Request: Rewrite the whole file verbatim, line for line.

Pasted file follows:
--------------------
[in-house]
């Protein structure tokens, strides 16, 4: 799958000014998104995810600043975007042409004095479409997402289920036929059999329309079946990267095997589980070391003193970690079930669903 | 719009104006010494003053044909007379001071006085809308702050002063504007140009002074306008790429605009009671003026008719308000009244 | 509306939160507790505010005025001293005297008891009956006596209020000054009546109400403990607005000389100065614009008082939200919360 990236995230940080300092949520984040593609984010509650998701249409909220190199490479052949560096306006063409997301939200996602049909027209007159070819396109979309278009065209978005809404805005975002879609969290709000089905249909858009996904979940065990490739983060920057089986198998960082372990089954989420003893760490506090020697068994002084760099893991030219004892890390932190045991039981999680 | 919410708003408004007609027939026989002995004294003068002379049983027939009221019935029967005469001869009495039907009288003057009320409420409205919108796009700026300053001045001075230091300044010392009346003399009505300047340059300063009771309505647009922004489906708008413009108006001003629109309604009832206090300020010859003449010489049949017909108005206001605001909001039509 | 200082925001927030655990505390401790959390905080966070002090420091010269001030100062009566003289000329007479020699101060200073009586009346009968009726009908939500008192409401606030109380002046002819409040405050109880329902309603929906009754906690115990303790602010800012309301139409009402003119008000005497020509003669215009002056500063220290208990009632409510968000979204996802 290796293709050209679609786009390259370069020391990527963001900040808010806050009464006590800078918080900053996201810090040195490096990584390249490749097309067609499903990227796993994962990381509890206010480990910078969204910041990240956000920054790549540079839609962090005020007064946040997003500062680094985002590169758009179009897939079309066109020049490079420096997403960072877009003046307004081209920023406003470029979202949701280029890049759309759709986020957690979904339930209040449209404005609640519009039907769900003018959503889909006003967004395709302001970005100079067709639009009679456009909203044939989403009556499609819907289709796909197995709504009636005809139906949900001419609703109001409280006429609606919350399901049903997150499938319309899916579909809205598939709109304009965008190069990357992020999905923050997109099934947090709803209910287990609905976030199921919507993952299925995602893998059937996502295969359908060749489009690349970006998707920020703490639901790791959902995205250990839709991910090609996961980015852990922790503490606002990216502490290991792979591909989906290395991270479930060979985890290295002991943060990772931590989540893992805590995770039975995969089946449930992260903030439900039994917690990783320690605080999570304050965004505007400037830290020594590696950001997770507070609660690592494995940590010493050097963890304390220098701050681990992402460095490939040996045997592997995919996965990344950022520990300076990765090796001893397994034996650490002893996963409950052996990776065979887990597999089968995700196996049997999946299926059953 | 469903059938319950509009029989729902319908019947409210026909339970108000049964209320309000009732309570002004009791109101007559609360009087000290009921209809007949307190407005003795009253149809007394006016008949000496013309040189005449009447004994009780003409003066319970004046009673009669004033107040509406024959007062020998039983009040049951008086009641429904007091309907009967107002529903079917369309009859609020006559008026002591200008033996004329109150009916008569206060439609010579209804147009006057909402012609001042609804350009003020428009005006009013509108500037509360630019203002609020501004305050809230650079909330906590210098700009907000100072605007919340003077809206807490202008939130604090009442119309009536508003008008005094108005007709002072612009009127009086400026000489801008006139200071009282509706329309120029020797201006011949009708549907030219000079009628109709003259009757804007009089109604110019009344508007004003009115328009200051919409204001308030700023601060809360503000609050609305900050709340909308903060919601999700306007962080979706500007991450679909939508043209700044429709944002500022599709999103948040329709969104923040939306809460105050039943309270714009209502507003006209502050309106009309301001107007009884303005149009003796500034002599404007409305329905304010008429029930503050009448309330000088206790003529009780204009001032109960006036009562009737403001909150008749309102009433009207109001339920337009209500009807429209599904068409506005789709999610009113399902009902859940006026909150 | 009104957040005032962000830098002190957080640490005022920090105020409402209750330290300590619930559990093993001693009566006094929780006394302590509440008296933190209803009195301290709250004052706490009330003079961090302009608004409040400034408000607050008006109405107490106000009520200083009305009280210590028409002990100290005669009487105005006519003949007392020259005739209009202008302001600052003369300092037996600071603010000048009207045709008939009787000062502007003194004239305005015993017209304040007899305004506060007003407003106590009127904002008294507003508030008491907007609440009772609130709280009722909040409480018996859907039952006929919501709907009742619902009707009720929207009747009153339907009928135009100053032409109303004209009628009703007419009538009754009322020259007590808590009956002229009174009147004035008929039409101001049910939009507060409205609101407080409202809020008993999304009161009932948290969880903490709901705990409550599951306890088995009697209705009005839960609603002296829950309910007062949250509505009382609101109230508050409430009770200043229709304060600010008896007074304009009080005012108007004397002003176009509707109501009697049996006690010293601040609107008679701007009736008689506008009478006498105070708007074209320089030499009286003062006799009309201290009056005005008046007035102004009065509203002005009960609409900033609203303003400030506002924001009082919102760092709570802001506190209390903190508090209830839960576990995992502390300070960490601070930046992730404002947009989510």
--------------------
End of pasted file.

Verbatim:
[in-house]
């Protein structure tokens, strides 16, 4: 799958000014998104995810600043975007042409004095479409997402289920036929059999329309079946990267095997589980070391003193970690079930669903 | 719009104006010494003053044909007379001071006085809308702050002063504007140009002074306008790429605009009671003026008719308000009244 | 509306939160507790505010005025001293005297008891009956006596209020000054009546109400403990607005000389100065614009008082939200919360 990236995230940080300092949520984040593609984010509650998701249409909220190199490479052949560096306006063409997301939200996602049909027209007159070819396109979309278009065209978005809404805005975002879609969290709000089905249909858009996904979940065990490739983060920057089986198998960082372990089954989420003893760490506090020697068994002084760099893991030219004892890390932190045991039981999680 | 919410708003408004007609027939026989002995004294003068002379049983027939009221019935029967005469001869009495039907009288003057009320409420409205919108796009700026300053001045001075230091300044010392009346003399009505300047340059300063009771309505647009922004489906708008413009108006001003629109309604009832206090300020010859003449010489049949017909108005206001605001909001039509 | 200082925001927030655990505390401790959390905080966070002090420091010269001030100062009566003289000329007479020699101060200073009586009346009968009726009908939500008192409401606030109380002046002819409040405050109880329902309603929906009754906690115990303790602010800012309301139409009402003119008000005497020509003669215009002056500063220290208990009632409510968000979204996802 290796293709050209679609786009390259370069020391990527963001900040808010806050009464006590800078918080900053996201810090040195490096990584390249490749097309067609499903990227796993994962990381509890206010480990910078969204910041990240956000920054790549540079839609962090005020007064946040997003500062680094985002590169758009179009897939079309066109020049490079420096997403960072877009003046307004081209920023406003470029979202949701280029890049759309759709986020957690979904339930209040449209404005609640519009039907769900003018959503889909006003967004395709302001970005100079067709639009009679456009909203044939989403009556499609819907289709796909197995709504009636005809139906949900001419609703109001409280006429609606919350399901049903997150499938319309899916579909809205598939709109304009965008190069990357992020999905923050997109099934947090709803209910287990609905976030199921919507993952299925995602893998059937996502295969359908060749489009690349970006998707920020703490639901790791959902995205250990839709991910090609996961980015852990922790503490606002990216502490290991792979591909989906290395991270479930060979985890290295002991943060990772931590989540893992805590995770039975995969089946449930992260903030439900039994917690990783320690605080999570304050965004505007400037830290020594590696950001997770507070609660690592494995940590010493050097963890304390220098701050681990992402460095490939040996045997592997995919996965990344950022520990300076990765090796001893397994034996650490002893996963409950052996990776065979887990597999089968995700196996049997999946299926059953 | 469903059938319950509009029989729902319908019947409210026909339970108000049964209320309000009732309570002004009791109101007559609360009087000290009921209809007949307190407005003795009253149809007394006016008949000496013309040189005449009447004994009780003409003066319970004046009673009669004033107040509406024959007062020998039983009040049951008086009641429904007091309907009967107002529903079917369309009859609020006559008026002591200008033996004329109150009916008569206060439609010579209804147009006057909402012609001042609804350009003020428009005006009013509108500037509360630019203002609020501004305050809230650079909330906590210098700009907000100072605007919340003077809206807490202008939130604090009442119309009536508003008008005094108005007709002072612009009127009086400026000489801008006139200071009282509706329309120029020797201006011949009708549907030219000079009628109709003259009757804007009089109604110019009344508007004003009115328009200051919409204001308030700023601060809360503000609050609305900050709340909308903060919601999700306007962080979706500007991450679909939508043209700044429709944002500022599709999103948040329709969104923040939306809460105050039943309270714009209502507003006209502050309106009309301001107007009884303005149009003796500034002599404007409305329905304010008429029930503050009448309330000088206790003529009780204009001032109960006036009562009737403001909150008749309102009433009207109001339920337009209500009807429209599904068409506005789709999610009113399902009902859940006026909150 | 009104957040005032962000830098002190957080640490005022920090105020409402209750330290300590619930559990093993001693009566006094929780006394302590509440008296933190209803009195301290709250004052706490009330003079961090302009608004409040400034408000607050008006109405107490106000009520200083009305009280210590028409002990100290005669009487105005006519003949007392020259005739209009202008302001600052003369300092037996600071603010000048009207045709008939009787000062502007003194004239305005015993017209304040007899305004506060007003407003106590009127904002008294507003508030008491907007609440009772609130709280009722909040409480018996859907039952006929919501709907009742619902009707009720929207009747009153339907009928135009100053032409109303004209009628009703007419009538009754009322020259007590808590009956002229009174009147004035008929039409101001049910939009507060409205609101407080409202809020008993999304009161009932948290969880903490709901705990409550599951306890088995009697209705009005839960609603002296829950309910007062949250509505009382609101109230508050409430009770200043229709304060600010008896007074304009009080005012108007004397002003176009509707109501009697049996006690010293601040609107008679701007009736008689506008009478006498105070708007074209320089030499009286003062006799009309201290009056005005008046007035102004009065509203002005009960609409900033609203303003400030506002924001009082919102760092709570802001506190209390903190508090209830839960576990995992502390300070960490601070930046992730404002947009989510």